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Nine more couples sue IVF clinic, alleging staff implanted dead embryos: Lawsuit

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(NEWPORT BEACH, Calif.) — Nine more couples are suing an in vitro fertilization provider saying it destroyed their embryos, but still implanted the nonviable embryos despite knowing they were not viable.

In a joint lawsuit filed Tuesday, the couples allege that workers at Ovation Fertility in Newport Beach, California, exposed the embryos to lethal amounts of “poison.” The couples underwent implantations of the nonviable embryos between Jan. 18, 2024, and Jan. 30. 2024, none of which were successful.

The suit alleges the couples blamed themselves and their bodies in the days and weeks after their failed pregnancies — some even undergoing medical procedures to find out what went wrong — until late February and early March when Ovation Fertility started to reveal to their physicians that something had gone wrong at the labs.

The suit alleged that Ovation Fertility only disclosed something had gone wrong when several fertility doctors questioned why there was a 0% success rate for the embryos that had been thawed over a two-week period, when the success rate is normally 75%.

Two other couples had announced a similar lawsuit last week saying their embryos were destroyed when a lab employee wrongly used hydrogen peroxide instead of a sterile solution in an incubator.

The nine couples who came forward Tuesday are suing on multiple grounds, including negligence; medical battery; concealment; intentional misrepresentation; negligent misrepresentation; negligent hiring, retention and supervision; and loss of consortium, and are seeking a jury trial.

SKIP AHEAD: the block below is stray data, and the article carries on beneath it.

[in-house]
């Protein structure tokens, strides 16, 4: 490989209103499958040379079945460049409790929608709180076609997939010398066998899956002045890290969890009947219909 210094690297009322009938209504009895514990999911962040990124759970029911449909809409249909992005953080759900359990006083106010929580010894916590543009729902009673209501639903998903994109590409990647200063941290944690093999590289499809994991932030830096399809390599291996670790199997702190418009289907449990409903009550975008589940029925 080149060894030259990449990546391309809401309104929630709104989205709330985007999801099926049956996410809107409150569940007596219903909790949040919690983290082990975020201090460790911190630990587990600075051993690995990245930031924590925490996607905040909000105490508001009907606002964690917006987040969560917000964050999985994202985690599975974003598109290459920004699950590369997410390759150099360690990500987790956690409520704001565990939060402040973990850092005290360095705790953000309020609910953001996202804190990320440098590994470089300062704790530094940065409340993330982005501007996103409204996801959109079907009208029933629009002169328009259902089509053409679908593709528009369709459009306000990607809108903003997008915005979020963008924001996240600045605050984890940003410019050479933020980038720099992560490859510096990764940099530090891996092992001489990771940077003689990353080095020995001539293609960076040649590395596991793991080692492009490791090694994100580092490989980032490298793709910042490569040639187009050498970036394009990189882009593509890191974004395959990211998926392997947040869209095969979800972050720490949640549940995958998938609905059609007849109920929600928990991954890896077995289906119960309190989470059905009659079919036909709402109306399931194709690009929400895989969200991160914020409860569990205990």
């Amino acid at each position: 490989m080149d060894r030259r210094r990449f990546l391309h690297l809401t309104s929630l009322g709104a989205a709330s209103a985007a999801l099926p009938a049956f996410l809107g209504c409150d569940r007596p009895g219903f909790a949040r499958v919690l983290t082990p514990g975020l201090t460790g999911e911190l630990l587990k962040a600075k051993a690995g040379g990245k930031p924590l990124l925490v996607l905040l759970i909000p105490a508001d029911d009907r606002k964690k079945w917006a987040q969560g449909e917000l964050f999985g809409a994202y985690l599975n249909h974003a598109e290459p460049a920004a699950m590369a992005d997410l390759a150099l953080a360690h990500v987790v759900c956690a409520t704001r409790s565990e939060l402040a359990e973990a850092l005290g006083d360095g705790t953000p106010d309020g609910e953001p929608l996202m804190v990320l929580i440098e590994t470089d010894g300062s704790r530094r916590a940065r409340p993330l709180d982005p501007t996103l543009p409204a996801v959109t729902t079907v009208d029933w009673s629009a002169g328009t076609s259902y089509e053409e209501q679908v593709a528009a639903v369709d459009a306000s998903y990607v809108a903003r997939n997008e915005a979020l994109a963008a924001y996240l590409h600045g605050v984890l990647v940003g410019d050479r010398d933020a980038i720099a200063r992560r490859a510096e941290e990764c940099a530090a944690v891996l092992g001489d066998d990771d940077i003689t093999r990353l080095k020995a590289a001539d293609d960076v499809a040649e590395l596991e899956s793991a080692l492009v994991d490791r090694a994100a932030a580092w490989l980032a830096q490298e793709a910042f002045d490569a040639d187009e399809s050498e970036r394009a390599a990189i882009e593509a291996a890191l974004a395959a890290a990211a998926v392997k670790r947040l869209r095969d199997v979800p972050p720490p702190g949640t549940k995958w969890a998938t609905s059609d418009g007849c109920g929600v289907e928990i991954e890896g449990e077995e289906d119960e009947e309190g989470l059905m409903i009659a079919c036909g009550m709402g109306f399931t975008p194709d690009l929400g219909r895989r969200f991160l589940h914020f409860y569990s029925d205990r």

Ovation Fertility did not respond to ABC News’ request for a comment on Tuesday’s suit but said last week that it has protocols in place to protect the “health and integrity of every embryo under our care.”

“This was an isolated incident that impacted a very small number of patients, and we have been in close contact with those patients since this issue was discovered. We are grateful for the opportunity to help patients build a family and will continue to implement and enforce rigorous protocols to safeguard that process,” Ovation Fertility said in a statement.

The suit alleges that Ovation Fertility gave physicians various reasons for the 0% success rate, including blaming temperature levels, pH levels, carbon dioxide and other gas levels and incubator equipment failure — but the patients were told and believe that hydrogen peroxide was used instead of distilled water.